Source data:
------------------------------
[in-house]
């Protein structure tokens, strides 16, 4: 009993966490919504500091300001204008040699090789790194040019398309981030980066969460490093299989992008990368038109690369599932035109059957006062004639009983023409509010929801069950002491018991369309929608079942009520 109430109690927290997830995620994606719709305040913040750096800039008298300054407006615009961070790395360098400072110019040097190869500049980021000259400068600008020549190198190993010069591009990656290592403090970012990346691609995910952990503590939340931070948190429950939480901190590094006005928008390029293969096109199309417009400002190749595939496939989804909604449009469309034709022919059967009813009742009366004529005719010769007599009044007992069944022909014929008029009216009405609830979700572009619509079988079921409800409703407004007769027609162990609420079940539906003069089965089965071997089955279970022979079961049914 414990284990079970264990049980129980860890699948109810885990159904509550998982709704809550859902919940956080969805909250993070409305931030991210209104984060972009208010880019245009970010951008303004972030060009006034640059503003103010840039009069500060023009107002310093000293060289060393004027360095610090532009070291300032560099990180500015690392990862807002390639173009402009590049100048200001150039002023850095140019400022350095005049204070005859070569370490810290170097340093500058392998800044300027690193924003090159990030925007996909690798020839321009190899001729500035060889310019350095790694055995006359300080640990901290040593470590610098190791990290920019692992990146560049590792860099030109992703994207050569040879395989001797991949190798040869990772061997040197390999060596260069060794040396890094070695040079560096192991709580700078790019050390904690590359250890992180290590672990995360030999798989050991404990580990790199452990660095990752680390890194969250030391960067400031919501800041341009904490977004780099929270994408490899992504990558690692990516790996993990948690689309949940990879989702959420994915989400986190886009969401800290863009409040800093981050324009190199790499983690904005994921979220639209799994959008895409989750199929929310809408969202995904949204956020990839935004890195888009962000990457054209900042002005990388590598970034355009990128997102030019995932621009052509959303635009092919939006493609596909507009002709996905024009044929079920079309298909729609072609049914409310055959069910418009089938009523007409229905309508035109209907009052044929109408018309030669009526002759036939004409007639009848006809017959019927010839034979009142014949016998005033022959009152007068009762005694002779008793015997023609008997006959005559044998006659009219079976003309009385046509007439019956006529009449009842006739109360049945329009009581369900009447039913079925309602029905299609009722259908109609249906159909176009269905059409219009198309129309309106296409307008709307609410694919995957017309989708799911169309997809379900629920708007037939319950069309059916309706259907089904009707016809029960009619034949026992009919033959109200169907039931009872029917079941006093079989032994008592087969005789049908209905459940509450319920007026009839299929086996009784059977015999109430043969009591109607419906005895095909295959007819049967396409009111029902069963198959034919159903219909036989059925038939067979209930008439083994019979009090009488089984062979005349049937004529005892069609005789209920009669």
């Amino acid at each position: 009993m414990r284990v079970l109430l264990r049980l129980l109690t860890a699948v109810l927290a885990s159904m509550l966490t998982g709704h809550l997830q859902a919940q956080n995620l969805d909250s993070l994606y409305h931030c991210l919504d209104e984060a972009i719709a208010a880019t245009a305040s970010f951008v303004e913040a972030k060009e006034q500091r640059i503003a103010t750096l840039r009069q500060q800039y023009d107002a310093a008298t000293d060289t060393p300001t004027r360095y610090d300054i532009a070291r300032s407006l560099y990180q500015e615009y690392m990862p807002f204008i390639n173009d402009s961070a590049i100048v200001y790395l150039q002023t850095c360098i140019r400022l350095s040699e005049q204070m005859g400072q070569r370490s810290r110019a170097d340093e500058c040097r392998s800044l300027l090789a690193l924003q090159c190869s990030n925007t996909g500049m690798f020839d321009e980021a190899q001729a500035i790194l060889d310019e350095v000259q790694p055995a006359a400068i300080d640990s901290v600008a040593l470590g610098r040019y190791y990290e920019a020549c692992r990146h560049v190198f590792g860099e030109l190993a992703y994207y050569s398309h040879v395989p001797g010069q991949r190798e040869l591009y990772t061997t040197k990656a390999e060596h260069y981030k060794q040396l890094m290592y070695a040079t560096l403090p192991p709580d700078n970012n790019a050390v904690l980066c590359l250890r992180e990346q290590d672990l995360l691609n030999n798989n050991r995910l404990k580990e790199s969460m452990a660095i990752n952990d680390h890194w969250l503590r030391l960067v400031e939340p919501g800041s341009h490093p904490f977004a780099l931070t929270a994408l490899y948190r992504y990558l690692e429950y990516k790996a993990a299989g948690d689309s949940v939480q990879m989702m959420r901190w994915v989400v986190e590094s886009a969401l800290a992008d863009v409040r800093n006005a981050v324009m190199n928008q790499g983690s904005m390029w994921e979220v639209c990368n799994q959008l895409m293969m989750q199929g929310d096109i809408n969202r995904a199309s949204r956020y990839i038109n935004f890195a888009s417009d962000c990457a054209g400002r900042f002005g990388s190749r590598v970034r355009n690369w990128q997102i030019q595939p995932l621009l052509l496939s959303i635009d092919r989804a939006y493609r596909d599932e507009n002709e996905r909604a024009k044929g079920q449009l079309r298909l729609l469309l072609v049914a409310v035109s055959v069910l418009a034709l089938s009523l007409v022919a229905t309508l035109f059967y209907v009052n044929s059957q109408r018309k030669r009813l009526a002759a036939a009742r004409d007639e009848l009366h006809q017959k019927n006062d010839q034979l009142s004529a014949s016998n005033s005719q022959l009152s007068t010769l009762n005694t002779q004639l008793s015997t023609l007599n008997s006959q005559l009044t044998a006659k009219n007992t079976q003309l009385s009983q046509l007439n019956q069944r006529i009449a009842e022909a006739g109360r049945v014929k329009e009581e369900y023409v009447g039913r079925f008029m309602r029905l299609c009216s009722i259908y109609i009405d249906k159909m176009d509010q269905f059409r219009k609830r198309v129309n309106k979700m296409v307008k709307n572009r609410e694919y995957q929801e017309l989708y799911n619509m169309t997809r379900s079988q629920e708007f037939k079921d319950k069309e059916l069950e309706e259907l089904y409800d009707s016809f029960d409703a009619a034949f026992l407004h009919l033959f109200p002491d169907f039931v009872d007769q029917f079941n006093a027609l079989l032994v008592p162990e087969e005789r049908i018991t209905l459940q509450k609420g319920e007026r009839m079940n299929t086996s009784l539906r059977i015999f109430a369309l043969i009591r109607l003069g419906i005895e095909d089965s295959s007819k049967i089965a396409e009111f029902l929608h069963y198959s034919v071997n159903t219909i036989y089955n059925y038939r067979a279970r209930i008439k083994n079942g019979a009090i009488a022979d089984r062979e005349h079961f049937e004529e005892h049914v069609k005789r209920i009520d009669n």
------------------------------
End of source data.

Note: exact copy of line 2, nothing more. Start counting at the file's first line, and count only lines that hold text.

């Protein structure tokens, strides 16, 4: 009993966490919504500091300001204008040699090789790194040019398309981030980066969460490093299989992008990368038109690369599932035109059957006062004639009983023409509010929801069950002491018991369309929608079942009520 109430109690927290997830995620994606719709305040913040750096800039008298300054407006615009961070790395360098400072110019040097190869500049980021000259400068600008020549190198190993010069591009990656290592403090970012990346691609995910952990503590939340931070948190429950939480901190590094006005928008390029293969096109199309417009400002190749595939496939989804909604449009469309034709022919059967009813009742009366004529005719010769007599009044007992069944022909014929008029009216009405609830979700572009619509079988079921409800409703407004007769027609162990609420079940539906003069089965089965071997089955279970022979079961049914 414990284990079970264990049980129980860890699948109810885990159904509550998982709704809550859902919940956080969805909250993070409305931030991210209104984060972009208010880019245009970010951008303004972030060009006034640059503003103010840039009069500060023009107002310093000293060289060393004027360095610090532009070291300032560099990180500015690392990862807002390639173009402009590049100048200001150039002023850095140019400022350095005049204070005859070569370490810290170097340093500058392998800044300027690193924003090159990030925007996909690798020839321009190899001729500035060889310019350095790694055995006359300080640990901290040593470590610098190791990290920019692992990146560049590792860099030109992703994207050569040879395989001797991949190798040869990772061997040197390999060596260069060794040396890094070695040079560096192991709580700078790019050390904690590359250890992180290590672990995360030999798989050991404990580990790199452990660095990752680390890194969250030391960067400031919501800041341009904490977004780099929270994408490899992504990558690692990516790996993990948690689309949940990879989702959420994915989400986190886009969401800290863009409040800093981050324009190199790499983690904005994921979220639209799994959008895409989750199929929310809408969202995904949204956020990839935004890195888009962000990457054209900042002005990388590598970034355009990128997102030019995932621009052509959303635009092919939006493609596909507009002709996905024009044929079920079309298909729609072609049914409310055959069910418009089938009523007409229905309508035109209907009052044929109408018309030669009526002759036939004409007639009848006809017959019927010839034979009142014949016998005033022959009152007068009762005694002779008793015997023609008997006959005559044998006659009219079976003309009385046509007439019956006529009449009842006739109360049945329009009581369900009447039913079925309602029905299609009722259908109609249906159909176009269905059409219009198309129309309106296409307008709307609410694919995957017309989708799911169309997809379900629920708007037939319950069309059916309706259907089904009707016809029960009619034949026992009919033959109200169907039931009872029917079941006093079989032994008592087969005789049908209905459940509450319920007026009839299929086996009784059977015999109430043969009591109607419906005895095909295959007819049967396409009111029902069963198959034919159903219909036989059925038939067979209930008439083994019979009090009488089984062979005349049937004529005892069609005789209920009669």